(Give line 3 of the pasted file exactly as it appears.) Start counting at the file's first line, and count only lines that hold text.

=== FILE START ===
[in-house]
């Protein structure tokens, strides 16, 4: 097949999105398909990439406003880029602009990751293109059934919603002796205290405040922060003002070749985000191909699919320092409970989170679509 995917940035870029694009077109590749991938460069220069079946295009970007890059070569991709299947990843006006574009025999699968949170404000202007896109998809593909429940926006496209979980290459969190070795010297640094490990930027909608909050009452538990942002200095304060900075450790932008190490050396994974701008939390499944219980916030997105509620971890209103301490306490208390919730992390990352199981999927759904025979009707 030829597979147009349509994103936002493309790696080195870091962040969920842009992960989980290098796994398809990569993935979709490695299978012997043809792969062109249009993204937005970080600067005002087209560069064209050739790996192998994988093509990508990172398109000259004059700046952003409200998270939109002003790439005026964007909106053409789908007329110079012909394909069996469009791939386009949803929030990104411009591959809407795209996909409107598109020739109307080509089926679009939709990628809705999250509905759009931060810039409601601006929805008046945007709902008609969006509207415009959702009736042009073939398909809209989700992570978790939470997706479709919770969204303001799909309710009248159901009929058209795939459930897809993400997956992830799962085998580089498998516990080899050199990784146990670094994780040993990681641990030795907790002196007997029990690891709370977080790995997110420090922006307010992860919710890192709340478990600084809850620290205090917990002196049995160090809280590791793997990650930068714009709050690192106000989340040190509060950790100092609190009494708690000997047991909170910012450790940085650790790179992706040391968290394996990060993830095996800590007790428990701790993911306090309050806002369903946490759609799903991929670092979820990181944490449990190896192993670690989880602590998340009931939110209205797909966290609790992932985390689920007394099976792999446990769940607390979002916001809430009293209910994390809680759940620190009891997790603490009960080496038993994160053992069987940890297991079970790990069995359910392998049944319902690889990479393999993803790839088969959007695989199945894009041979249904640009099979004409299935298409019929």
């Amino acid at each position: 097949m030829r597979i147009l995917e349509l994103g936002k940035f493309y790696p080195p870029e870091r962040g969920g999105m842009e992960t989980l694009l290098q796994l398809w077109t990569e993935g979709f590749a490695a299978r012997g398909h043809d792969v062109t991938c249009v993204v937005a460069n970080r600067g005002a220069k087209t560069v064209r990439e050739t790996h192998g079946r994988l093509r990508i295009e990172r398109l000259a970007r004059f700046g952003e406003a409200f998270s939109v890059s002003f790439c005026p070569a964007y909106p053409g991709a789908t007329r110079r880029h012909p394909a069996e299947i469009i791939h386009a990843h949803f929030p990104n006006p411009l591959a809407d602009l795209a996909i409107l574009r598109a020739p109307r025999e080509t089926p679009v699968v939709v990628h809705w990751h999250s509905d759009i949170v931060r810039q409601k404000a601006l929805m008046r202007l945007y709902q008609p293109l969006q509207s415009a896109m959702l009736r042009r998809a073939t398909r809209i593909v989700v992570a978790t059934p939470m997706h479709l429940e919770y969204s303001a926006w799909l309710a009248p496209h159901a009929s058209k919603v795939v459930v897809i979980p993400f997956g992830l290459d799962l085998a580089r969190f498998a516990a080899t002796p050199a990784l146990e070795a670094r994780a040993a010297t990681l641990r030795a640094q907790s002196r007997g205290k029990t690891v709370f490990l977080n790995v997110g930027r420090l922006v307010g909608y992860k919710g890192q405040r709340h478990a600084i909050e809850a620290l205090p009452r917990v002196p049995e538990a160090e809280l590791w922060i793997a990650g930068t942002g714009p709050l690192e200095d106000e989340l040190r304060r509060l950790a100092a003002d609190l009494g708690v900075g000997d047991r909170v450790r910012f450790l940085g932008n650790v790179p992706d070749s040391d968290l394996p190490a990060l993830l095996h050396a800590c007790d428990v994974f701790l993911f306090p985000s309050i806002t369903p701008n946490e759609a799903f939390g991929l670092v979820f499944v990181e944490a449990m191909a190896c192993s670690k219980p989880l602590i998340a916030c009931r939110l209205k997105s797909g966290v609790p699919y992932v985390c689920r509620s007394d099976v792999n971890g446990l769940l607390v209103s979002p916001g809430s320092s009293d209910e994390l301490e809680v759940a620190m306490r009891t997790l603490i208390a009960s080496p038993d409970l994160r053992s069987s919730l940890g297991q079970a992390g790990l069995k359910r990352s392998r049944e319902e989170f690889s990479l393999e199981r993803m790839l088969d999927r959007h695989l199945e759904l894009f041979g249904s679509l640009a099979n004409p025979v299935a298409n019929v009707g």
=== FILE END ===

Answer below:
């Amino acid at each position: 097949m030829r597979i147009l995917e349509l994103g936002k940035f493309y790696p080195p870029e870091r962040g969920g999105m842009e992960t989980l694009l290098q796994l398809w077109t990569e993935g979709f590749a490695a299978r012997g398909h043809d792969v062109t991938c249009v993204v937005a460069n970080r600067g005002a220069k087209t560069v064209r990439e050739t790996h192998g079946r994988l093509r990508i295009e990172r398109l000259a970007r004059f700046g952003e406003a409200f998270s939109v890059s002003f790439c005026p070569a964007y909106p053409g991709a789908t007329r110079r880029h012909p394909a069996e299947i469009i791939h386009a990843h949803f929030p990104n006006p411009l591959a809407d602009l795209a996909i409107l574009r598109a020739p109307r025999e080509t089926p679009v699968v939709v990628h809705w990751h999250s509905d759009i949170v931060r810039q409601k404000a601006l929805m008046r202007l945007y709902q008609p293109l969006q509207s415009a896109m959702l009736r042009r998809a073939t398909r809209i593909v989700v992570a978790t059934p939470m997706h479709l429940e919770y969204s303001a926006w799909l309710a009248p496209h159901a009929s058209k919603v795939v459930v897809i979980p993400f997956g992830l290459d799962l085998a580089r969190f498998a516990a080899t002796p050199a990784l146990e070795a670094r994780a040993a010297t990681l641990r030795a640094q907790s002196r007997g205290k029990t690891v709370f490990l977080n790995v997110g930027r420090l922006v307010g909608y992860k919710g890192q405040r709340h478990a600084i909050e809850a620290l205090p009452r917990v002196p049995e538990a160090e809280l590791w922060i793997a990650g930068t942002g714009p709050l690192e200095d106000e989340l040190r304060r509060l950790a100092a003002d609190l009494g708690v900075g000997d047991r909170v450790r910012f450790l940085g932008n650790v790179p992706d070749s040391d968290l394996p190490a990060l993830l095996h050396a800590c007790d428990v994974f701790l993911f306090p985000s309050i806002t369903p701008n946490e759609a799903f939390g991929l670092v979820f499944v990181e944490a449990m191909a190896c192993s670690k219980p989880l602590i998340a916030c009931r939110l209205k997105s797909g966290v609790p699919y992932v985390c689920r509620s007394d099976v792999n971890g446990l769940l607390v209103s979002p916001g809430s320092s009293d209910e994390l301490e809680v759940a620190m306490r009891t997790l603490i208390a009960s080496p038993d409970l994160r053992s069987s919730l940890g297991q079970a992390g790990l069995k359910r990352s392998r049944e319902e989170f690889s990479l393999e199981r993803m790839l088969d999927r959007h695989l199945e759904l894009f041979g249904s679509l640009a099979n004409p025979v299935a298409n019929v009707g």